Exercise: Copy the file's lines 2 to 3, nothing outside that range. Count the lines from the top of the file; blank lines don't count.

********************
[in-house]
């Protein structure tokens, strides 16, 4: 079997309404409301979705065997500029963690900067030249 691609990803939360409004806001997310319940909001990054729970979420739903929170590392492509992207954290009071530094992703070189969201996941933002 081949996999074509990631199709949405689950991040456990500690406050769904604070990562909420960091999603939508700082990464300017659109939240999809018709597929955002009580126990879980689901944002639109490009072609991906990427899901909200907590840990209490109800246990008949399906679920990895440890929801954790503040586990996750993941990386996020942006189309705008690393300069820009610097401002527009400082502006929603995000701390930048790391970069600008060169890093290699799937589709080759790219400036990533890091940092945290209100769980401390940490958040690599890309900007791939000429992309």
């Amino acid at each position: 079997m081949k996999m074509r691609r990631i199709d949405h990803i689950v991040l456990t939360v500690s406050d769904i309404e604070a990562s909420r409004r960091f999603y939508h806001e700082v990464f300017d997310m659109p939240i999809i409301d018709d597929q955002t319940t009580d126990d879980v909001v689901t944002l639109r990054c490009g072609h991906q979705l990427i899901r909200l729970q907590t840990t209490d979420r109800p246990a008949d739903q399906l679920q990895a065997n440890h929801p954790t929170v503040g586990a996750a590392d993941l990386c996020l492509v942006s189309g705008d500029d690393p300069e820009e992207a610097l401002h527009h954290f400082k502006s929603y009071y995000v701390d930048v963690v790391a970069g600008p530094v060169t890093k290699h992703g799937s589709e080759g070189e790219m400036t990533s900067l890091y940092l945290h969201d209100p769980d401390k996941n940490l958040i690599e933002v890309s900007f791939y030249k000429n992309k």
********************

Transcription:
């Protein structure tokens, strides 16, 4: 079997309404409301979705065997500029963690900067030249 691609990803939360409004806001997310319940909001990054729970979420739903929170590392492509992207954290009071530094992703070189969201996941933002 081949996999074509990631199709949405689950991040456990500690406050769904604070990562909420960091999603939508700082990464300017659109939240999809018709597929955002009580126990879980689901944002639109490009072609991906990427899901909200907590840990209490109800246990008949399906679920990895440890929801954790503040586990996750993941990386996020942006189309705008690393300069820009610097401002527009400082502006929603995000701390930048790391970069600008060169890093290699799937589709080759790219400036990533890091940092945290209100769980401390940490958040690599890309900007791939000429992309």
């Amino acid at each position: 079997m081949k996999m074509r691609r990631i199709d949405h990803i689950v991040l456990t939360v500690s406050d769904i309404e604070a990562s909420r409004r960091f999603y939508h806001e700082v990464f300017d997310m659109p939240i999809i409301d018709d597929q955002t319940t009580d126990d879980v909001v689901t944002l639109r990054c490009g072609h991906q979705l990427i899901r909200l729970q907590t840990t209490d979420r109800p246990a008949d739903q399906l679920q990895a065997n440890h929801p954790t929170v503040g586990a996750a590392d993941l990386c996020l492509v942006s189309g705008d500029d690393p300069e820009e992207a610097l401002h527009h954290f400082k502006s929603y009071y995000v701390d930048v963690v790391a970069g600008p530094v060169t890093k290699h992703g799937s589709e080759g070189e790219m400036t990533s900067l890091y940092l945290h969201d209100p769980d401390k996941n940490l958040i690599e933002v890309s900007f791939y030249k000429n992309k």